By Cullen Roche, Founder, Orcam Financial Group
Quantitative Easing has officially come to Europe. Here is the basic outline:
- The ECB is buying €60 billion per month.
- Purchases will include covered bonds, asset backed securities and investment grade national bonds and government bonds.
- The plan will be in force until September of 2016 or until the ECB feels comfortable hitting their 2% inflation target.
You can read more on the specifics at the ECB website.
If you haven’t read my paper on how QE works and what its likely impacts are then you might want to review that. But here are my general thoughts on Euro QE:
- We know that QE doesn’t cause high inflation. This makes sense since it’s not adding net financial assets to the monetary system. That is, the Central Bank is merely engaging in an asset swap that changes the composition of private sector financial assets, but doesn’t necessarily expand the quantity of net financial assets. In essence, the Central Bank swaps bonds for cash. No one spends more just because their balance sheet composition was changed so there’s no reason why this simple asset swap should cause high inflation.
- There are side effects, however. The primary impact is on the composition of outstanding privately held financial assets. Since there are now fewer safe interest bearing assets in the private sector QE creates a portfolio rebalancing effect which can increase demand for certain forms of financial assets. This could boost prices which indirectly improves balance sheets and could help with new issuance. This primarily benefits wealthy asset holders.
- European QE is a positive sign that Europe is becoming increasingly comfortable with more sharing of risks across the entire region. While this form of government bond buying would have been unheard of just a few years ago the entire region has clearly become more comfortable with the idea of sharing the risks across the entire system. This is a baby step in the right direction towards a more fully unified Europe.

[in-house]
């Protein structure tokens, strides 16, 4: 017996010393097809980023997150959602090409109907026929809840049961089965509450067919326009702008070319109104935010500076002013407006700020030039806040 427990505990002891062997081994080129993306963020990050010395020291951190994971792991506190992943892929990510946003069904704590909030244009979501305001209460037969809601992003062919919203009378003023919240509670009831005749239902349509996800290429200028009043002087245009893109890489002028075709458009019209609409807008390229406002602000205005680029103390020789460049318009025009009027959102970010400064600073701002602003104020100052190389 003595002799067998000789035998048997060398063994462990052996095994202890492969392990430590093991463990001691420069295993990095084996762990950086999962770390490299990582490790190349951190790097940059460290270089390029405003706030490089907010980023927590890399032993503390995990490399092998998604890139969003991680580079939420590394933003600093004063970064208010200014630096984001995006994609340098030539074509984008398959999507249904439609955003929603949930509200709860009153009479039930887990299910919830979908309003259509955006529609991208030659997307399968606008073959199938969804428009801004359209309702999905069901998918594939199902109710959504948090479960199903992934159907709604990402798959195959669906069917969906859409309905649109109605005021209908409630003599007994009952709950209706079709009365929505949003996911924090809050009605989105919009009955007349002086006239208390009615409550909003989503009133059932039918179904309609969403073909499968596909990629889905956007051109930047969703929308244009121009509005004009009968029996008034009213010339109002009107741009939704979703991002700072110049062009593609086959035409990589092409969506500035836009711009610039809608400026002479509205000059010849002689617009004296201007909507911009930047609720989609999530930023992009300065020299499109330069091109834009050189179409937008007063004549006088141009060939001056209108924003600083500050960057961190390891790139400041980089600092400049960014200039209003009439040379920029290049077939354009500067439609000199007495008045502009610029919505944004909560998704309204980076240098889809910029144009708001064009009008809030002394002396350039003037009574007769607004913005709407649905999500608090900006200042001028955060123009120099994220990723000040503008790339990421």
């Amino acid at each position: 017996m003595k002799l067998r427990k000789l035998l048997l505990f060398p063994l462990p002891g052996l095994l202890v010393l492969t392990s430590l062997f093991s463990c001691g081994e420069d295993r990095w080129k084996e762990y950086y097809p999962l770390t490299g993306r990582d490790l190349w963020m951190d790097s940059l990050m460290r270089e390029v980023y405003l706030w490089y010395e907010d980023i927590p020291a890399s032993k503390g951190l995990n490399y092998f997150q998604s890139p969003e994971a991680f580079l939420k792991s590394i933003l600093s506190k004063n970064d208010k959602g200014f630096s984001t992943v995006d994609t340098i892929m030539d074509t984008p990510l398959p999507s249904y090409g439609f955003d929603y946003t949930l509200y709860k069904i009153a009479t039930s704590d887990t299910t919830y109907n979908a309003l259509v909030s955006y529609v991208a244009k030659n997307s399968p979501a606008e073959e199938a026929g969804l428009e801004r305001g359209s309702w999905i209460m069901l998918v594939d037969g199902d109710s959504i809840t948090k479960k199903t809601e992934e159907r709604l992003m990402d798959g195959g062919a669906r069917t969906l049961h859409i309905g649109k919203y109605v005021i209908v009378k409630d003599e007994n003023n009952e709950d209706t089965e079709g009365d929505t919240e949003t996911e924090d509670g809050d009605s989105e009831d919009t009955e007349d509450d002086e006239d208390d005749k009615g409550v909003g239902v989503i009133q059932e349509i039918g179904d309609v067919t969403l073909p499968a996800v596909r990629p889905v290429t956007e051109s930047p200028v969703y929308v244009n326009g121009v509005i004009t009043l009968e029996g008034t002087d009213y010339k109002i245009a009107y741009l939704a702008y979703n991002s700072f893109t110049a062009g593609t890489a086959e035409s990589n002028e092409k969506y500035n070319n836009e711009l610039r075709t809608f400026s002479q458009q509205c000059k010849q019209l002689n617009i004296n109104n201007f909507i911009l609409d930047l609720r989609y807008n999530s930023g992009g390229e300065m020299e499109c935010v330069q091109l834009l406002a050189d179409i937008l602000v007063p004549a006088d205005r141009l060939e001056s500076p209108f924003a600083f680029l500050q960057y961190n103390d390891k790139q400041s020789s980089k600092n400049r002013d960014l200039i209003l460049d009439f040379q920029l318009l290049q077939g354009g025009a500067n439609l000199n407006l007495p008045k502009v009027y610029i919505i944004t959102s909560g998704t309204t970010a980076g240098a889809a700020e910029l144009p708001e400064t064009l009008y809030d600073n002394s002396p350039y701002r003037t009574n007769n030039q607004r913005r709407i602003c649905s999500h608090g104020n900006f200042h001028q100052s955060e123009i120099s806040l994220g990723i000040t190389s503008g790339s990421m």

- The bond buying will be proportional to capital subscription in the ECB by each national central bank. This is interesting because it means that over 20% of the government bond buying will be in Spain and Italy where it is arguably most needed. This will help support government bond sales and further strengthens the ECB backstop at the sovereign level.
- Greece remains a big worry as last night’s elections moved us in the direction of increasing odds of Greek rejection of austerity measures. As I’ve outlined continually over the last few years this remains the greatest risk to the global financial system. If Greece leaves and brings back the Drachma their economy will almost certainly improve given the extreme devaluation we’ll see and this has the potential to cause a domino effect if it appears to be working well. The EMU really cannot afford to let Greece even consider leaving the Euro at this point. Strangely, Greece has turned into the linchpin in the entire system as their membership remains critical to keeping the whole thing together.
So, will it work? I guess it can’t hurt. But as we’ve seen in Japan and the USA this policy clearly isn’t the bazooka it’s often portrayed as. As I’ve long stated, QE doesn’t have a strong and direct transmission mechanism by which it can impact the economy meaningfully. And it seems to distract all of us from implementing policy that could have a meaningful impact. Europe still needs real structural changes to solve their problems. They must move towards a US of Europe system with a central Treasury and Euro Bonds or they should move towards some form of dissolution. The current structure simply does not work because there is no rebalancing mechanism within the single currency system (aside from deflation and depression). QE is a step in the right direction, but I wouldn’t expect it to solve Europe’s problems any time soon.